Take a bath. In a full house, the bathroom can be the only safe haven from that crazy uncle or those sugar-charged nieces and nephews. Turn down the lights, light a candle, and give yourself twenty minutes of alone time. It will go a long way.
Take a walk. Whether you need an escape, or want some QT with someone you don’t see all that often, walks are the one type of exercise anyone can do anywhere. Most of us forgo our fitness routine during the holidays, so daily walks are a great way to not totally lose that yoga tone.
Watch your alcohol intake. At this time of year, drinking can happen every single night. Everyone’s different, but alcohol can be a real buzz kill the next day. My plan is to pre-plan which nights are for partying and need to end with just a glass or two of wine.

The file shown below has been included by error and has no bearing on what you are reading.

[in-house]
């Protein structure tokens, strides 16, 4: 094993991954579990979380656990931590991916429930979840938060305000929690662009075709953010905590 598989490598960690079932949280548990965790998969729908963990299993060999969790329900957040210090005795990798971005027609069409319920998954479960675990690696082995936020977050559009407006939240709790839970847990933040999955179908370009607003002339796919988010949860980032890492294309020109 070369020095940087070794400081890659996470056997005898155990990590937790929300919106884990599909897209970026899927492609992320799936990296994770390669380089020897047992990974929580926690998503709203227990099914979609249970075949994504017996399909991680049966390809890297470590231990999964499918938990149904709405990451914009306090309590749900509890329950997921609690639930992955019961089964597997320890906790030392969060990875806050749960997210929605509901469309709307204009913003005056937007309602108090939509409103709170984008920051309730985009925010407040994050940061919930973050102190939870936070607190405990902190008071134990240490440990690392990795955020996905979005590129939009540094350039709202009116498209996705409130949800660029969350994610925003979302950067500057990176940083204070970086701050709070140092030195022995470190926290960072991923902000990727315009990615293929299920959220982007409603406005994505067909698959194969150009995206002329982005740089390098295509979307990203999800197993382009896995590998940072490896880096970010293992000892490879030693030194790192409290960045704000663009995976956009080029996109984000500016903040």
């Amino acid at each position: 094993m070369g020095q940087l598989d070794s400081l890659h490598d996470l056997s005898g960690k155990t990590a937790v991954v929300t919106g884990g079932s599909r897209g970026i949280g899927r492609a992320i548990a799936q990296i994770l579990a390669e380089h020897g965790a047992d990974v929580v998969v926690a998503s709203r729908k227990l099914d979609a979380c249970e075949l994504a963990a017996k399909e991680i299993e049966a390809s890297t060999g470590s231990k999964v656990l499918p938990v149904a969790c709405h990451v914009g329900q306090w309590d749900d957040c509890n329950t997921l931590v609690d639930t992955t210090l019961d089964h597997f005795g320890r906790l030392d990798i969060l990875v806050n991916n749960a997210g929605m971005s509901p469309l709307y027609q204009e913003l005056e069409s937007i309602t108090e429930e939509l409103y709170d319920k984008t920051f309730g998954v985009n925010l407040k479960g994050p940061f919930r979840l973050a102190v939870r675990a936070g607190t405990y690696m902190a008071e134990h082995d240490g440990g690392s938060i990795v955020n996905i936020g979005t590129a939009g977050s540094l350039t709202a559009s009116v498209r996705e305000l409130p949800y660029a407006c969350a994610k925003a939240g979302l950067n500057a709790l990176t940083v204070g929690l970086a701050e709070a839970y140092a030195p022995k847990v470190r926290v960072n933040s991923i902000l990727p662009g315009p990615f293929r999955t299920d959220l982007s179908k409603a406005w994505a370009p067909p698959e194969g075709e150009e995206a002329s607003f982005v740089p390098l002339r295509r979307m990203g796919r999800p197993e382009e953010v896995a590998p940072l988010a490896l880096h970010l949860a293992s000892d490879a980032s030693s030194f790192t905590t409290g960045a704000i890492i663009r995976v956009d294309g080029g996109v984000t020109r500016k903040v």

Don’t overdo the sugar. Easier said than done, don’t I know it. Last Christmas, I went all out on the treats and I came home with a bonafide I’ve-got-the-shakes-for-sugar addiction. I’ve vowed to be a little more careful this year, while still indulging here and there when it’s worth it.
Smell something other than cookies. We’re coocoo for aromatherapy. If you’re one of the converted to Lotus Wei, Essence of Vali, Hope Gillerman, or other purveyors of powerful, healing smells—keep that bottle handy. It only takes a moment to take a deep inhalation and switch up the internal energy, even as chaos rules around us.
Feel gratitude. For your family. For your gifts. For the time you get off of work. Remembering to be grateful at this time of year, as always, offers a quick reality check when you’re screaming inner teenage self tries to rear her ugly head (which happens to the best of us around family, am I right?).
Have a wonderful holiday weekend, and we’ll be back with sporadic postings next week!